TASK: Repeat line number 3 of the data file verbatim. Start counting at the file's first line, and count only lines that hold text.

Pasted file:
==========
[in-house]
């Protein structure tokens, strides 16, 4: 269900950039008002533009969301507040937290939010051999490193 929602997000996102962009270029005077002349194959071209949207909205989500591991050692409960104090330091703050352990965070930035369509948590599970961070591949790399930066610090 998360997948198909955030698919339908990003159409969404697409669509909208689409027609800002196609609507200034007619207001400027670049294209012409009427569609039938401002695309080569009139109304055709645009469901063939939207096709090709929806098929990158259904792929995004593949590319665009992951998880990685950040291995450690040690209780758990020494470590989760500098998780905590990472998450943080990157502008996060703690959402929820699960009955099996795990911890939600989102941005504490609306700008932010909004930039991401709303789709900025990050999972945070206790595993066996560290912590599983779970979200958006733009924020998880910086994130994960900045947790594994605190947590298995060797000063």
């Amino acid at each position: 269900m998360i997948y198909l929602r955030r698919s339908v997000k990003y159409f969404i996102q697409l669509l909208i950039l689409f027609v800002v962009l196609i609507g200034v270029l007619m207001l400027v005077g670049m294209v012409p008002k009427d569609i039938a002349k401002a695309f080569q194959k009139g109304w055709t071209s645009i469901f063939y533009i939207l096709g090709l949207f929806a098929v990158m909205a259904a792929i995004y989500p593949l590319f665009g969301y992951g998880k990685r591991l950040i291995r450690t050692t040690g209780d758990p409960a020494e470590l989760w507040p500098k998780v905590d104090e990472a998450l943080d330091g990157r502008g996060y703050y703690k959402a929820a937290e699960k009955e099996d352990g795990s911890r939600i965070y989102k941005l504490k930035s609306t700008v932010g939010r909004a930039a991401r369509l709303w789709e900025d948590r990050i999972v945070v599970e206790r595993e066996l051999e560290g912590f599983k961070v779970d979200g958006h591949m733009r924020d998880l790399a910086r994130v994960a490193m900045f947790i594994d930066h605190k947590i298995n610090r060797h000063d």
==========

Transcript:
């Amino acid at each position: 269900m998360i997948y198909l929602r955030r698919s339908v997000k990003y159409f969404i996102q697409l669509l909208i950039l689409f027609v800002v962009l196609i609507g200034v270029l007619m207001l400027v005077g670049m294209v012409p008002k009427d569609i039938a002349k401002a695309f080569q194959k009139g109304w055709t071209s645009i469901f063939y533009i939207l096709g090709l949207f929806a098929v990158m909205a259904a792929i995004y989500p593949l590319f665009g969301y992951g998880k990685r591991l950040i291995r450690t050692t040690g209780d758990p409960a020494e470590l989760w507040p500098k998780v905590d104090e990472a998450l943080d330091g990157r502008g996060y703050y703690k959402a929820a937290e699960k009955e099996d352990g795990s911890r939600i965070y989102k941005l504490k930035s609306t700008v932010g939010r909004a930039a991401r369509l709303w789709e900025d948590r990050i999972v945070v599970e206790r595993e066996l051999e560290g912590f599983k961070v779970d979200g958006h591949m733009r924020d998880l790399a910086r994130v994960a490193m900045f947790i594994d930066h605190k947590i298995n610090r060797h000063d």